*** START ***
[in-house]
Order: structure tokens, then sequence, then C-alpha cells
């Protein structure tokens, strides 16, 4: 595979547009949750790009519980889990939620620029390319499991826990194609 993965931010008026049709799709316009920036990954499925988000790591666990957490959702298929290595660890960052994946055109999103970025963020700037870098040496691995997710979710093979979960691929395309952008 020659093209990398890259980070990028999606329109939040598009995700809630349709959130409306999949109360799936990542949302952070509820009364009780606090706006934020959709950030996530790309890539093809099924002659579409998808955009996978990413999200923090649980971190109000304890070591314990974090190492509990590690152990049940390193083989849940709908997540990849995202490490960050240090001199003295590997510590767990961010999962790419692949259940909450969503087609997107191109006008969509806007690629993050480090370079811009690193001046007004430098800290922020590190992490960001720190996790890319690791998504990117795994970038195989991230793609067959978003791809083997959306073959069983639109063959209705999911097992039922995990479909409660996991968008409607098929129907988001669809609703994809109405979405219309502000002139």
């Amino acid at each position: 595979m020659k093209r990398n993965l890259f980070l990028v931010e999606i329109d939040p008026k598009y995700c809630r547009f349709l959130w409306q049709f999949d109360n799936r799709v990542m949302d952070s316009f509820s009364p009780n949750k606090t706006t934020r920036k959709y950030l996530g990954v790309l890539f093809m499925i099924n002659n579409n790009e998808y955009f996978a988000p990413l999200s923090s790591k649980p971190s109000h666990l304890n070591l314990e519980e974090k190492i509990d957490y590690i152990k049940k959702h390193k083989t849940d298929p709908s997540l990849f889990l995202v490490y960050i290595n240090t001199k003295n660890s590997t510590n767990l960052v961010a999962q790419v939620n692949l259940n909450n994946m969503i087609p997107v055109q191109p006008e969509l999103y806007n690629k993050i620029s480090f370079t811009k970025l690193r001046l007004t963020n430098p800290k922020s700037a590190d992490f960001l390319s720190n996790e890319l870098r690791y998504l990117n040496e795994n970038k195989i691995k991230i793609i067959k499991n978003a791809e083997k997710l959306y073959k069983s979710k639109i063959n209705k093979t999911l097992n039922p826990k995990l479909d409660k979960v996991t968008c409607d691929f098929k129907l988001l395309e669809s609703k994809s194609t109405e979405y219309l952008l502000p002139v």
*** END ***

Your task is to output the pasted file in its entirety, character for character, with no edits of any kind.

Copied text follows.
[in-house]
Order: structure tokens, then sequence, then C-alpha cells
């Protein structure tokens, strides 16, 4: 595979547009949750790009519980889990939620620029390319499991826990194609 993965931010008026049709799709316009920036990954499925988000790591666990957490959702298929290595660890960052994946055109999103970025963020700037870098040496691995997710979710093979979960691929395309952008 020659093209990398890259980070990028999606329109939040598009995700809630349709959130409306999949109360799936990542949302952070509820009364009780606090706006934020959709950030996530790309890539093809099924002659579409998808955009996978990413999200923090649980971190109000304890070591314990974090190492509990590690152990049940390193083989849940709908997540990849995202490490960050240090001199003295590997510590767990961010999962790419692949259940909450969503087609997107191109006008969509806007690629993050480090370079811009690193001046007004430098800290922020590190992490960001720190996790890319690791998504990117795994970038195989991230793609067959978003791809083997959306073959069983639109063959209705999911097992039922995990479909409660996991968008409607098929129907988001669809609703994809109405979405219309502000002139």
């Amino acid at each position: 595979m020659k093209r990398n993965l890259f980070l990028v931010e999606i329109d939040p008026k598009y995700c809630r547009f349709l959130w409306q049709f999949d109360n799936r799709v990542m949302d952070s316009f509820s009364p009780n949750k606090t706006t934020r920036k959709y950030l996530g990954v790309l890539f093809m499925i099924n002659n579409n790009e998808y955009f996978a988000p990413l999200s923090s790591k649980p971190s109000h666990l304890n070591l314990e519980e974090k190492i509990d957490y590690i152990k049940k959702h390193k083989t849940d298929p709908s997540l990849f889990l995202v490490y960050i290595n240090t001199k003295n660890s590997t510590n767990l960052v961010a999962q790419v939620n692949l259940n909450n994946m969503i087609p997107v055109q191109p006008e969509l999103y806007n690629k993050i620029s480090f370079t811009k970025l690193r001046l007004t963020n430098p800290k922020s700037a590190d992490f960001l390319s720190n996790e890319l870098r690791y998504l990117n040496e795994n970038k195989i691995k991230i793609i067959k499991n978003a791809e083997k997710l959306y073959k069983s979710k639109i063959n209705k093979t999911l097992n039922p826990k995990l479909d409660k979960v996991t968008c409607d691929f098929k129907l988001l395309e669809s609703k994809s194609t109405e979405y219309l952008l502000p002139v």